Tire pressure did not affect power output over a non-flat 10.5 mile time trial course ridden in near identical fashion for three test pressures: 80/85 (front/rear) psi, 90/95 psi, and 100/105 psi .
Towards the end of the 2000s, bike-people started to embrace wider rims and tires running them at lower pressure. From 19 and 21 mm, 23 mm tires then 25 mm tires became the norm. Narrower tires for more speed had made intuitive sense but truths of reality don't care how you feel.
By that time, I had come across a range of religious tenets for tire pressure and tire/tube choices on road bikes. Many conflicting assertions: 120 psi all the time, go for as high a pressure as possible (over 140 psi), tubulars will always be faster, no, some clinchers are faster, use thinner tires obviously, no, wider tires are better. (And eventually crazytown-banana-pants fatbikes would appear with 4.6"/116 mm and 5–10 psi.)
The main benefits seemed to be that:
Still, wider tires less rolling resistance seemed unlikely. And the tires would be heavier. Cyclists like to fret over things and rotational weight is a solid fret-inducer.
I first used a Hed wheels with 23 mm rims in 2009. I had a Hed Jet 9 C2 on the front, and a Hed C2 Belgium rim with a Powertap and disc cover on the back (thanks to Wheelbuilder). A clear prescription to use lower pressure came with these wider, larger volume tires.
Now this one page of internal book of bike beliefs had been revealed to be without foundation. This was ... unsettling.
I realized that I had to reconsider the 120 psi I had been using for many years by that point, and doing so with no great conviction. I was simply copying what many other people did (who were also themselves copying; it's what we do).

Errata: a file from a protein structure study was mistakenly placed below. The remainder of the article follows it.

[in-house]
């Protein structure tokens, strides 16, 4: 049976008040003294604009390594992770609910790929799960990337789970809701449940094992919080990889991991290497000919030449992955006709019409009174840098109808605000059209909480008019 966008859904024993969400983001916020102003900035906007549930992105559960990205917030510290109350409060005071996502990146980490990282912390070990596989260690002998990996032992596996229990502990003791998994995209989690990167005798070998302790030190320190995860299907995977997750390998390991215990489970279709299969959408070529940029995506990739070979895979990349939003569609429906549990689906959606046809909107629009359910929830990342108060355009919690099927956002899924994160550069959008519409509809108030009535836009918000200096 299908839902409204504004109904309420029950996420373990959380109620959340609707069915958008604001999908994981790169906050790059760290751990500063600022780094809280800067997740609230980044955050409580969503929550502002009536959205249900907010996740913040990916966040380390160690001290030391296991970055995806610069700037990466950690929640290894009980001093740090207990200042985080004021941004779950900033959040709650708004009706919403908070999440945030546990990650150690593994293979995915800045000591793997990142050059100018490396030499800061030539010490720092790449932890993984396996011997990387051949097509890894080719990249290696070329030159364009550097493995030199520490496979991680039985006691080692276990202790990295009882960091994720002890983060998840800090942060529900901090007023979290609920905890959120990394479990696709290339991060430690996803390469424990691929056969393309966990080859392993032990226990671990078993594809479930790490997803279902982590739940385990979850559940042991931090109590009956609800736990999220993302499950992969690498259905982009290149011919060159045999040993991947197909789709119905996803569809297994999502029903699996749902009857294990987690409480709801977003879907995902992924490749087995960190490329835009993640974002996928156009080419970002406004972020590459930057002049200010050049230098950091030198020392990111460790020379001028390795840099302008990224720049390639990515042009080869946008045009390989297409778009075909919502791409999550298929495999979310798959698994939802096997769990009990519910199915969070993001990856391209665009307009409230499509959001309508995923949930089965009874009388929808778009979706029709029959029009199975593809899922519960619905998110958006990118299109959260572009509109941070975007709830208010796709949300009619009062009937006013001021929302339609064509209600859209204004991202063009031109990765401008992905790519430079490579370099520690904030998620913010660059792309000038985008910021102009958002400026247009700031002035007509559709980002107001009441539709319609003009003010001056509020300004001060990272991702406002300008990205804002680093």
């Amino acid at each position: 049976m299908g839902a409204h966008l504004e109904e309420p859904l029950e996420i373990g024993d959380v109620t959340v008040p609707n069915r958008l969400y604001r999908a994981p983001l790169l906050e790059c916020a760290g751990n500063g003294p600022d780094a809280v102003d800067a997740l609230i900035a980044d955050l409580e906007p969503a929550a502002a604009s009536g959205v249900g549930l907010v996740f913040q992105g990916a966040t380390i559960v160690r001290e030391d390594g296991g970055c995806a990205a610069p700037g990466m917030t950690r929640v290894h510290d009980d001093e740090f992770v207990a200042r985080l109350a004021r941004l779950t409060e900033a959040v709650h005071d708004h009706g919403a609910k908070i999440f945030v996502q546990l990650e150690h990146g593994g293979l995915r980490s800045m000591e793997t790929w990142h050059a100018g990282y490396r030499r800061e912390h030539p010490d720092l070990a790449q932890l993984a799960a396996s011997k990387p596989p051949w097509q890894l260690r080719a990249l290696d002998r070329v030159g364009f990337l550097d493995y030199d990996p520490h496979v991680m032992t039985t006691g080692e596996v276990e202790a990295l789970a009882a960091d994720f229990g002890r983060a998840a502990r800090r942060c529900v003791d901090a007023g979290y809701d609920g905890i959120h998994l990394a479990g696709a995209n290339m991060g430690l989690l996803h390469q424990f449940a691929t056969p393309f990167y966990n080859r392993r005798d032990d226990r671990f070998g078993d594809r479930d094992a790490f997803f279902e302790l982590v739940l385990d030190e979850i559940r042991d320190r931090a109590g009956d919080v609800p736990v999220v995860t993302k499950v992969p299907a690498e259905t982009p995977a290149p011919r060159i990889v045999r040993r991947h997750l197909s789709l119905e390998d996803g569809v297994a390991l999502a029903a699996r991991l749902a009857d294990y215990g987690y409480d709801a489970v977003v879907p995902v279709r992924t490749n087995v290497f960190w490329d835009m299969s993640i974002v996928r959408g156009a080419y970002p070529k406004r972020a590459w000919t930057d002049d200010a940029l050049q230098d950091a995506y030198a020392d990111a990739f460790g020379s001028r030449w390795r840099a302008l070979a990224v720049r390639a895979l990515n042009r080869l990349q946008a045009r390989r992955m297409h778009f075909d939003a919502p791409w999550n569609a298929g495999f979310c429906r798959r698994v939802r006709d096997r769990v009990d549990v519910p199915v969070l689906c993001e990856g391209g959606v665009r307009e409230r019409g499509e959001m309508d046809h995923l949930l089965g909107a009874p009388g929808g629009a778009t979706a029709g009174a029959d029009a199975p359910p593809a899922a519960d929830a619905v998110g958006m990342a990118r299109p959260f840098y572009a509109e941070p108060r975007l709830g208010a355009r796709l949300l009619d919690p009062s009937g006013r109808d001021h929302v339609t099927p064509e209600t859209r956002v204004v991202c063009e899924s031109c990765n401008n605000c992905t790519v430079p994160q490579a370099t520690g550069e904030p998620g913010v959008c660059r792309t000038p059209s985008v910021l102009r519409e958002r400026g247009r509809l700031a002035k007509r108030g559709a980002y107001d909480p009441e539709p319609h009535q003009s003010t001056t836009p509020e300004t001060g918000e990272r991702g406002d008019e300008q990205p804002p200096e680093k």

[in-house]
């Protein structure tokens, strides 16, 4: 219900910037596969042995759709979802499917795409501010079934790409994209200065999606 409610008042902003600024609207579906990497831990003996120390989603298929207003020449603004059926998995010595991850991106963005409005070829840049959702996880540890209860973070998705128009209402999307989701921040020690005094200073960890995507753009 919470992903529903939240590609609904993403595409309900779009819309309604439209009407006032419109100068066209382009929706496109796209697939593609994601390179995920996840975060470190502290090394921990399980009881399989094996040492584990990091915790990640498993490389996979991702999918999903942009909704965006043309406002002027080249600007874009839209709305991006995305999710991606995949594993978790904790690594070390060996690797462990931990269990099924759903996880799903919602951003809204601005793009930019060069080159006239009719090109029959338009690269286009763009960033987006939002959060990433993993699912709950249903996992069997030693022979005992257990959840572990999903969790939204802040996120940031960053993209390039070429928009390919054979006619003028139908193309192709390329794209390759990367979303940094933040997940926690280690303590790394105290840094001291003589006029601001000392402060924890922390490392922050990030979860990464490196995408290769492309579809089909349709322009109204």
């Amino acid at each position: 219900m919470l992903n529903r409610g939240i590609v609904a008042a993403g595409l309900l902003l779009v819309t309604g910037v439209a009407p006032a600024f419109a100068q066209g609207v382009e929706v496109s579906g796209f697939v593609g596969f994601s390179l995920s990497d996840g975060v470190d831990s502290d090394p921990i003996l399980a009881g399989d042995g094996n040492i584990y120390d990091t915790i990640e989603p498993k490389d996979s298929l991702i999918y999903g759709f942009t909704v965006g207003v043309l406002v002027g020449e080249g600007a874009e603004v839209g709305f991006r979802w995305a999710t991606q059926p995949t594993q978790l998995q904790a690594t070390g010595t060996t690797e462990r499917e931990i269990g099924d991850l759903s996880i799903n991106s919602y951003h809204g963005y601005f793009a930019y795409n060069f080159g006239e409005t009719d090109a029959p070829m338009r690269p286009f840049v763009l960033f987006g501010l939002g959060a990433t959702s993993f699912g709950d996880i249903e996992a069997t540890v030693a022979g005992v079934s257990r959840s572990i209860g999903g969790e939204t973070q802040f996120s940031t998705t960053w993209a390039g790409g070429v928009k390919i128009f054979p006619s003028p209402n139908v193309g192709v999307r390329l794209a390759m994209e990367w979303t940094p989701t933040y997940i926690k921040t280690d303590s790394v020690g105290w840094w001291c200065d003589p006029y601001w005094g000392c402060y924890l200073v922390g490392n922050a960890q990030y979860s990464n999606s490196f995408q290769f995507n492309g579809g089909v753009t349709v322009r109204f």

Here's how I demonstrated to myself back in May of 2012 that lower pressure does not slow the bike down, and made handling and comfort better.
Very surprisingly to me at the time, there was no real variation in power.
Average power (W): 306, 306, and 309. The 309 makes some sense in that I was beginning to work inefficiently and I was using the wrong gears on some climbs. Well, more wrong than usual.
Normalized power (W) for each piece were indistinguishable. The Garmin 500 didn't record normalized power at the time so here are two measures calculated afterwards:
See the table below for more statistics.
|Pressure (front/back) (psi)||Distance (miles)||Time||Average Power (W)||Coggan Normalized Power (W)||Strava Normalized Power (W)||Average speed (mph)||Max speed (mph)|
|Pressure (front/back) (psi)||80/85||100/105||90/95|
|Average Power (W)||306||306||309|
|Max Power (W)||643||656||653|
|Coggan Normalized Power (W)||326||329||327|
|Strava Normalized Power (W)||313||314||314|
|Average speed (mph)||23.1||23.1||23.1|
|Max speed (mph)||47.4||47.4||42.8|
|Average heartrate (bpm)||139||151||152|
|Max heartrate (bpm)||158||167||169|
|Average cadence (rpm)||78||78||76|
Note 1 from training record: "I did not follow power at all on the second and third time trials as I used Garmin's course thing I stayed within a few seconds of my first ride, seeing up to a 16 second gap on the second effort. Dropped behind a little towards the end of the third and managed to just come in a few seconds ahead. The course thing worked impressively well."
Note 2 from training record: "The power numbers are solid power and I guess I trust them now. Still, I should be going faster with that kind of input, right?" Right. Various improvements helped in the next few years: Better seat, better tires, latex tubes, and, a big, big deal: leg shaving.
Note 3 from training record: "The chain slipped off the small cog on the third effort during the initial downhill and I managed to get it back on without stopping. I have to get that fixed."
General: Ride a lower pressure for both increased comfort and better handling, and less likelihood of flatting.
Personal: Using 80 to 85 psi, I've set all my PR times on the same bike in TTs and triathlons all the while getting older and generally more broken (existence is just the best).